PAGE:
Twenty people are dead as a result of a terrorist attack targeting a Roman Catholic church in the Philippines. Dozens more are injured. The Islamic State of Iraq (ISIL) claimed responsibility for the two suicide bombers who entered the church premises on Sunday morning.
“The Armed Forces of the Philippines will rise to the challenge and crush these godless criminals. We will pursue to the ends of the Earth the ruthless perpetrators behind this dastardly crime until every killer is brought to justice and put behind bars,” a statement from President Duterte’s spokesperson, Salvador Panelo, promised.
At 8:30 a.m. local time, the first bomb detonated inside the church as congregants were celebrating Mass. As troops rushed in to respond, a second bomb detonated in the church’s parking area, killing five soldiers along with the 15 civilian church-goers. According to Chief Superintendent Graciano Mijares of the Autonomous Region in Muslim Mindanao police, an additional 81 people were injured. The bombings are believed to be the result of 4kg of explosives.
Attack Likely Carried Out by Abu Sayyaf
The attack was carried out at the Cathedral of Our Lady of Mount Carmel in Jolo, Sulu which is located in the southern region of the Philippines known as Mindanao. This area, which is under martial law until the end of 2019, has been a source of contention between Islamist militants and the Filipino government. The gang Abu Sayyaf, which claims allegiance to ISIL, is known to operate out of this region, coordinating attacks and kidnapping Christians and foreigners. Officials are not certain yet who carried out the attack, despite ISIL’s claim of responsibility.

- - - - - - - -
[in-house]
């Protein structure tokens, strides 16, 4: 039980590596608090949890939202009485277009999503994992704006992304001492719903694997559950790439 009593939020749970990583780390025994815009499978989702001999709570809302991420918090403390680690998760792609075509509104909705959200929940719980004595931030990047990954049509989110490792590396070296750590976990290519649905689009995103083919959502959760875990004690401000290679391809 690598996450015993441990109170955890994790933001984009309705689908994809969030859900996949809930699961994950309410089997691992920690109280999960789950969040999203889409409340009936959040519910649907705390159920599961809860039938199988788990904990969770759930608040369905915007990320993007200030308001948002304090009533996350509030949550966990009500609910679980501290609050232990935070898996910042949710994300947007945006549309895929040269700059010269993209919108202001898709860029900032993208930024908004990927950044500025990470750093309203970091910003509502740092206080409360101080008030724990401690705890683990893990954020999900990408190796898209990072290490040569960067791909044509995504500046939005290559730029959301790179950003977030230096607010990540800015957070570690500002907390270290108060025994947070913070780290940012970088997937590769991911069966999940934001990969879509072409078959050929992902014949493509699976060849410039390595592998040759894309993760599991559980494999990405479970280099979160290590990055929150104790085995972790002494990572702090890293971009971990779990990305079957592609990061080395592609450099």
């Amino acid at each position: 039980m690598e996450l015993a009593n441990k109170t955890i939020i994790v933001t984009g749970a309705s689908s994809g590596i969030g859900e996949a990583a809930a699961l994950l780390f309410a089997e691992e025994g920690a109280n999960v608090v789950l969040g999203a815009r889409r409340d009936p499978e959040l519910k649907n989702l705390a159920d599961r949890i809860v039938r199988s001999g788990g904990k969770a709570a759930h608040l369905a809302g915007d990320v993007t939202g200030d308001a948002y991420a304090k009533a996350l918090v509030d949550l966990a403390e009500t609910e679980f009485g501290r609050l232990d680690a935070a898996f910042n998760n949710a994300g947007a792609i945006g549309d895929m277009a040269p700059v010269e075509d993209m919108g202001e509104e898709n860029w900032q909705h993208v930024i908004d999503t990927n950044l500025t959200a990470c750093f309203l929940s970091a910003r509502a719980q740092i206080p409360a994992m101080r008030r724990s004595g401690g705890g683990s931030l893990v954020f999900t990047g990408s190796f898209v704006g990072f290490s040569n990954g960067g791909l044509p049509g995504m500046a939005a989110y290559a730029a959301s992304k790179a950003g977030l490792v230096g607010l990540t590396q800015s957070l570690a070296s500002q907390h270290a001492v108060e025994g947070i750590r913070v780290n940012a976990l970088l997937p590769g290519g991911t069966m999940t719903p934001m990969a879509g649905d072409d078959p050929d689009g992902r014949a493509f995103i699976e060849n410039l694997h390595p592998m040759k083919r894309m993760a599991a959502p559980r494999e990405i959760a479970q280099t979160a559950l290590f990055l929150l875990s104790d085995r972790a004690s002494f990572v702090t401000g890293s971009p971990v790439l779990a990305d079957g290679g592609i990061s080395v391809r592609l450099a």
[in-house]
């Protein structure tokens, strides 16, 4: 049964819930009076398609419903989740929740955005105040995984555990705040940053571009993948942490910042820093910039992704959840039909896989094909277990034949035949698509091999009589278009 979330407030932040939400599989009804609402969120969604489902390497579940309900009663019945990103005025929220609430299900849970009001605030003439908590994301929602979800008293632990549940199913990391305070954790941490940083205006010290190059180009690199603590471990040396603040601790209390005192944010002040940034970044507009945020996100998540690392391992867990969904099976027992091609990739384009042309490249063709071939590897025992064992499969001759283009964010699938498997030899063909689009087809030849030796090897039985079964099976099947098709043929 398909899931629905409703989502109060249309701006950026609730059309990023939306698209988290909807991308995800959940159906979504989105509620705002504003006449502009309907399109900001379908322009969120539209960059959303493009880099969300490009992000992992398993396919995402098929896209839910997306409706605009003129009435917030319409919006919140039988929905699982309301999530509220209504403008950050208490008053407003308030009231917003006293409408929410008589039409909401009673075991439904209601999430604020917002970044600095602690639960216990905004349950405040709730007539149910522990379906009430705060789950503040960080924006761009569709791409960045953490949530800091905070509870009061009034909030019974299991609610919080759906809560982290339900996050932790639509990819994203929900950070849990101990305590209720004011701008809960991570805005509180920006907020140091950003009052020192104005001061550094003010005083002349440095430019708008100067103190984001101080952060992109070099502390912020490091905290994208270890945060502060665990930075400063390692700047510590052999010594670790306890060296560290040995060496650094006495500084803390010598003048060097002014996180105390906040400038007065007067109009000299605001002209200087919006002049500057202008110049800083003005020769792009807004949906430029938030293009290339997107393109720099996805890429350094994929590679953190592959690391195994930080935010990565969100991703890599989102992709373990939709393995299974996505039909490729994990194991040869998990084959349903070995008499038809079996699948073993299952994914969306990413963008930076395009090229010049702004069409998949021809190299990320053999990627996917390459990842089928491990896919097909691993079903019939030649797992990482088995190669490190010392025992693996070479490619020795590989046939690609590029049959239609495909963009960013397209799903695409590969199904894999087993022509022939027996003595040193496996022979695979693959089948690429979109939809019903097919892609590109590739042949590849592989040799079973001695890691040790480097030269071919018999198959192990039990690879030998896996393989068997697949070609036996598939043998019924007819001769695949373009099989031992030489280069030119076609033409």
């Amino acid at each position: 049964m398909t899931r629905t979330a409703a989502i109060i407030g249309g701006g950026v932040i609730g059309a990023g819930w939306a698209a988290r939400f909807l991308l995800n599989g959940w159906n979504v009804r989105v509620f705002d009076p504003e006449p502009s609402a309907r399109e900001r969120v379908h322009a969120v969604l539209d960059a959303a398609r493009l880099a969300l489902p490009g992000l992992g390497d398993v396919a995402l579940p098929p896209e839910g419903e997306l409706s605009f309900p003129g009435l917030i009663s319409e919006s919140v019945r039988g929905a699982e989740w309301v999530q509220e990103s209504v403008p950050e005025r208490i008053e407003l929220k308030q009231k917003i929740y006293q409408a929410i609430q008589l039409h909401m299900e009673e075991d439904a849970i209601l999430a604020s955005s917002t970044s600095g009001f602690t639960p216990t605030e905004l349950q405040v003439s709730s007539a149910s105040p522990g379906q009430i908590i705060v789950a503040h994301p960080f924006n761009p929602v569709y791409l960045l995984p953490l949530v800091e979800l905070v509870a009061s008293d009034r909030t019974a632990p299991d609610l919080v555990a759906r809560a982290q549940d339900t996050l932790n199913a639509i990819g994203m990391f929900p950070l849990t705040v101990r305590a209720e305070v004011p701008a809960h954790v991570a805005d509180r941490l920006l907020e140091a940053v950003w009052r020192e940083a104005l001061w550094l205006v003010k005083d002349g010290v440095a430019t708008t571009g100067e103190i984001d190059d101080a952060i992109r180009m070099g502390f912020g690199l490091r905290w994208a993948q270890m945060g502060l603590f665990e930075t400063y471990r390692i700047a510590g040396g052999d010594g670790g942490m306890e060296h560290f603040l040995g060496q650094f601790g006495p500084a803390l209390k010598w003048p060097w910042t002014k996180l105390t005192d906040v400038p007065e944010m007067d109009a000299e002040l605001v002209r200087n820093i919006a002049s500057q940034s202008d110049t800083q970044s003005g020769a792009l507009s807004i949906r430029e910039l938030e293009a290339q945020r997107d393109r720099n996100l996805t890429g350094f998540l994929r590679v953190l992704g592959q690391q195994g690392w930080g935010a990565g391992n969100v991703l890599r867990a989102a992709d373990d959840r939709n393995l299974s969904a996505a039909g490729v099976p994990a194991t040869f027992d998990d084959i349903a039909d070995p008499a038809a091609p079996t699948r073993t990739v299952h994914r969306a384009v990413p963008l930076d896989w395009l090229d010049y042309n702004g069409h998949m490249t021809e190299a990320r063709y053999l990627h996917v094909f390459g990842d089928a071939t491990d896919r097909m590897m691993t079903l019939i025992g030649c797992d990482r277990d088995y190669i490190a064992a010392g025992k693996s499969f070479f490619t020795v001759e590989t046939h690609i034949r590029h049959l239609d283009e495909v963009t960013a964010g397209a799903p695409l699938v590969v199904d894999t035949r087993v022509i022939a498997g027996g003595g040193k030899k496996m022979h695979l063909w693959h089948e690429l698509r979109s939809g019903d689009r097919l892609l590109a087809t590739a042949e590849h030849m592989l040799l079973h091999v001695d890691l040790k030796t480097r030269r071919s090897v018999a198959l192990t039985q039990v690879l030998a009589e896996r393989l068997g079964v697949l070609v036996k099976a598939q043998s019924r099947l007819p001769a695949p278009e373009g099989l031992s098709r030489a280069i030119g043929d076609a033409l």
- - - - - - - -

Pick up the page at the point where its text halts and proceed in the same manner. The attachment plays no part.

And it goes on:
Officials have identified one suspect so far, Alias Kamah, who is a member of Abu Sayyaf. According to ABS-CBN news, a security camera placed Kamah at the church shortly before the bombs detonated. Officials say Kamah is still at large.
LOOK: Suspects in the Jolo bombing as captured by security cameras.
— ABS-CBN News (@ABSCBNNews) January 28, 2019
The attack comes just a week after voters approved the Bangasamoro Organic Law, which essentially allows the majority-Muslim areas of Mindanao greater autonomy from the rest of the Philippines, whose majority population is Catholic.
“The enemies of the state have boldly challenged the capability of the government to secure the safety of the citizenry in that region,” said Panelo.
Despite his harsh criticism of the Catholic church lately, Duterte visited the site of the bombing on Monday and attended a mass wake for the victims.
In addition to the Filipino government, other world leaders have condemned the attacks. Pope Francis expressed “the firmest reproach for this episode of violence” and Yousef Al-Othaimeen, head of the Organisation of Islamic Cooperation, expressed his “deep indignation” over the bombings.
In a statement, the Catholic Archbishop of Davao City (also located in the Mindanao region) urged all “Christian brethren to join hands with all peace-loving Muslims and Indigenous People communities in the advocacy against violent extremism.”